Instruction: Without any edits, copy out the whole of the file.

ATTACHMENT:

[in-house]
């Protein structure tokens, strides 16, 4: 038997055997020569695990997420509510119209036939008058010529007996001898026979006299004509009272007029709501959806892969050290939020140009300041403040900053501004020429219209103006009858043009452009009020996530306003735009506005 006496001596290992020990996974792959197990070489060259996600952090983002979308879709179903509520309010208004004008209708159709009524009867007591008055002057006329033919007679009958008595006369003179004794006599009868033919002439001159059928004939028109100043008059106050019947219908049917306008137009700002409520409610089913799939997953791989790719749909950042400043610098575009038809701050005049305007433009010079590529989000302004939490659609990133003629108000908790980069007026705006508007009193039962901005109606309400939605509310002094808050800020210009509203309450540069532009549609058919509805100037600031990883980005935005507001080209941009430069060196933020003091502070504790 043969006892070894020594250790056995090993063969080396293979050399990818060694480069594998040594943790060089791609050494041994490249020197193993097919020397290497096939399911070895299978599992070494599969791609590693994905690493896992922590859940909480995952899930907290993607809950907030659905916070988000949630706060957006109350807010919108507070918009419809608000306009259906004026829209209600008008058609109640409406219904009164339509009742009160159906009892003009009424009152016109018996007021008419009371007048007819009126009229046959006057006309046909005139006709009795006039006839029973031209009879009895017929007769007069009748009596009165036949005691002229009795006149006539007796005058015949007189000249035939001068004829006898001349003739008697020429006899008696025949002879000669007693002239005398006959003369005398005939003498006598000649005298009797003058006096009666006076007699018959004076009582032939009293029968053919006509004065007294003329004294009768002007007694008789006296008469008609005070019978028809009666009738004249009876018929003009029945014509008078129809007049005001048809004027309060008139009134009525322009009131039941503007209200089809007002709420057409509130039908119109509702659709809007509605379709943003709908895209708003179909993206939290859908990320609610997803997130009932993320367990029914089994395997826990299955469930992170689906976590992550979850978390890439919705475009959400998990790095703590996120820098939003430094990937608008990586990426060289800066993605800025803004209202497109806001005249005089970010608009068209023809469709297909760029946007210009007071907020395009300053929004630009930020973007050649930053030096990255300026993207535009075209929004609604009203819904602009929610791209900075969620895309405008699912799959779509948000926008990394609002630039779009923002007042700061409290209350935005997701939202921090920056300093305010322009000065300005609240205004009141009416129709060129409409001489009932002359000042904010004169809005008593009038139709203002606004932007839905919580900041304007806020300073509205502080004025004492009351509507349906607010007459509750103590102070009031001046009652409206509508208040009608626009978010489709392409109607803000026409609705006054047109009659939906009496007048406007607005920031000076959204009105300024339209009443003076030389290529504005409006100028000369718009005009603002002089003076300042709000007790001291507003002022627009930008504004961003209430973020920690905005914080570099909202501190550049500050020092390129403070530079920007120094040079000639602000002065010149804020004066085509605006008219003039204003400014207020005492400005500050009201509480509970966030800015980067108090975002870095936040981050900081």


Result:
[in-house]
């Protein structure tokens, strides 16, 4: 038997055997020569695990997420509510119209036939008058010529007996001898026979006299004509009272007029709501959806892969050290939020140009300041403040900053501004020429219209103006009858043009452009009020996530306003735009506005 006496001596290992020990996974792959197990070489060259996600952090983002979308879709179903509520309010208004004008209708159709009524009867007591008055002057006329033919007679009958008595006369003179004794006599009868033919002439001159059928004939028109100043008059106050019947219908049917306008137009700002409520409610089913799939997953791989790719749909950042400043610098575009038809701050005049305007433009010079590529989000302004939490659609990133003629108000908790980069007026705006508007009193039962901005109606309400939605509310002094808050800020210009509203309450540069532009549609058919509805100037600031990883980005935005507001080209941009430069060196933020003091502070504790 043969006892070894020594250790056995090993063969080396293979050399990818060694480069594998040594943790060089791609050494041994490249020197193993097919020397290497096939399911070895299978599992070494599969791609590693994905690493896992922590859940909480995952899930907290993607809950907030659905916070988000949630706060957006109350807010919108507070918009419809608000306009259906004026829209209600008008058609109640409406219904009164339509009742009160159906009892003009009424009152016109018996007021008419009371007048007819009126009229046959006057006309046909005139006709009795006039006839029973031209009879009895017929007769007069009748009596009165036949005691002229009795006149006539007796005058015949007189000249035939001068004829006898001349003739008697020429006899008696025949002879000669007693002239005398006959003369005398005939003498006598000649005298009797003058006096009666006076007699018959004076009582032939009293029968053919006509004065007294003329004294009768002007007694008789006296008469008609005070019978028809009666009738004249009876018929003009029945014509008078129809007049005001048809004027309060008139009134009525322009009131039941503007209200089809007002709420057409509130039908119109509702659709809007509605379709943003709908895209708003179909993206939290859908990320609610997803997130009932993320367990029914089994395997826990299955469930992170689906976590992550979850978390890439919705475009959400998990790095703590996120820098939003430094990937608008990586990426060289800066993605800025803004209202497109806001005249005089970010608009068209023809469709297909760029946007210009007071907020395009300053929004630009930020973007050649930053030096990255300026993207535009075209929004609604009203819904602009929610791209900075969620895309405008699912799959779509948000926008990394609002630039779009923002007042700061409290209350935005997701939202921090920056300093305010322009000065300005609240205004009141009416129709060129409409001489009932002359000042904010004169809005008593009038139709203002606004932007839905919580900041304007806020300073509205502080004025004492009351509507349906607010007459509750103590102070009031001046009652409206509508208040009608626009978010489709392409109607803000026409609705006054047109009659939906009496007048406007607005920031000076959204009105300024339209009443003076030389290529504005409006100028000369718009005009603002002089003076300042709000007790001291507003002022627009930008504004961003209430973020920690905005914080570099909202501190550049500050020092390129403070530079920007120094040079000639602000002065010149804020004066085509605006008219003039204003400014207020005492400005500050009201509480509970966030800015980067108090975002870095936040981050900081």